Industry News

Two-pedal the ticket to help alleviate driver shortage: Isuzu

Australia’s number one overall truck market leader, Isuzu Australia Limited (IAL), said a sharp rise in popularity of two-pedal – including automatic and automated manual (AMT) – equipped trucks is helping to attract and retain more truck drivers in the workforce.

The move away from stick-shift manual transmissions across all sectors of the Gross Vehicle Mass (GVM) spectrum, according to IAL, has been steadily gaining momentum over the last decade.

This year alone, the company contended, over 80 per cent of all car driver’s licence (up to 4,500kg GVM) trucks sold have been specified with a two-pedal automatic or AMT.

This is in stark contrast to around ten years ago in 2012-13 when 50 per cent of all trucks sold were specified with a manual transmission, the company claimed.

Beyond ease of use and fuel economy, IAL National Sales Manager, Les Spaltman, said this trend points to some intriguing factors within the Australian road transport industry.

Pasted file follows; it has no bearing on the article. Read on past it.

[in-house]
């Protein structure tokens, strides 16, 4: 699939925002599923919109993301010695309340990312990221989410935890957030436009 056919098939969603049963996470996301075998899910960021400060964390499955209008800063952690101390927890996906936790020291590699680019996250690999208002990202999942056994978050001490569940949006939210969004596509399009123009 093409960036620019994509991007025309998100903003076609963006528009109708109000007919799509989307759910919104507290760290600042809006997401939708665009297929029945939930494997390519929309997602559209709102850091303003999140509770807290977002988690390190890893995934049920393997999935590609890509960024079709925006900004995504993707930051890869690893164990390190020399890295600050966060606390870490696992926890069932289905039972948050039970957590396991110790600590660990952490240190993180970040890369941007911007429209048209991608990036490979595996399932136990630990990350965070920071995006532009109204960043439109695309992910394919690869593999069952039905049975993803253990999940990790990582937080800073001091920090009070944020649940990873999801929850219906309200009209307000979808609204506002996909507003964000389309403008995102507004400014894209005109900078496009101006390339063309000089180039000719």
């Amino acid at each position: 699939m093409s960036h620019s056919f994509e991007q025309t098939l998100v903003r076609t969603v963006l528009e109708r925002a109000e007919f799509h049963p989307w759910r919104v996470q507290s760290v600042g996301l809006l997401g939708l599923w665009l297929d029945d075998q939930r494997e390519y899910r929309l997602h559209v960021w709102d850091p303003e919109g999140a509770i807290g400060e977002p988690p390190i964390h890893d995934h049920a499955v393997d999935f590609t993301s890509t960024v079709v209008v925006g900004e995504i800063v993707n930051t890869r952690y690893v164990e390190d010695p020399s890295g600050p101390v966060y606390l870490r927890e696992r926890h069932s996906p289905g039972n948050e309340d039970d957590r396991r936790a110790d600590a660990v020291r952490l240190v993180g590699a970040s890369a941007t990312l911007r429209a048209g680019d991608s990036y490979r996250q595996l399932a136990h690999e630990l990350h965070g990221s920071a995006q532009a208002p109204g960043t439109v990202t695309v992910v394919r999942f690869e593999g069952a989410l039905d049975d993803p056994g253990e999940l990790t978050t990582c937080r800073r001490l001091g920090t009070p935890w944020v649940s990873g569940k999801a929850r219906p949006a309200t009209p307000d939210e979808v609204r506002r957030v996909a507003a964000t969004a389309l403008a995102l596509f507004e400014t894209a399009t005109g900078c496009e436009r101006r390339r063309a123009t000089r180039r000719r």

“Uptime and the efficient application of equipment is something Aussie businesses do really well, but there’s more than meets the eye when it comes to the decision to specify a two-pedal transmission on a new truck,” said Spaltman.

Unpacked further,  productivity, whole of life costs and most strikingly, labour retention, come under the microscope for businesses considering a truck purchase, particularly those running medium to large-sized fleets according to Spaltman.

Furthermore, he claimed Isuzu’s recently released Future of Trucking Report: The Road Ahead – the largest research study of its kind ever undertaken in Australia – confirmed Australian truck buyers and business owners are maintaining a keen eye on these factors.

“We surveyed over 1,000 road transport operators from all over the country and our research showed a direct link between the retention of labour and changing buying behaviours,” said Spaltman.

“This was particularly evident in the choice of transmission in a bid to attract and retain talent, particularly drivers – an issue that has plagued the industry since the early ‘90s,” he said.

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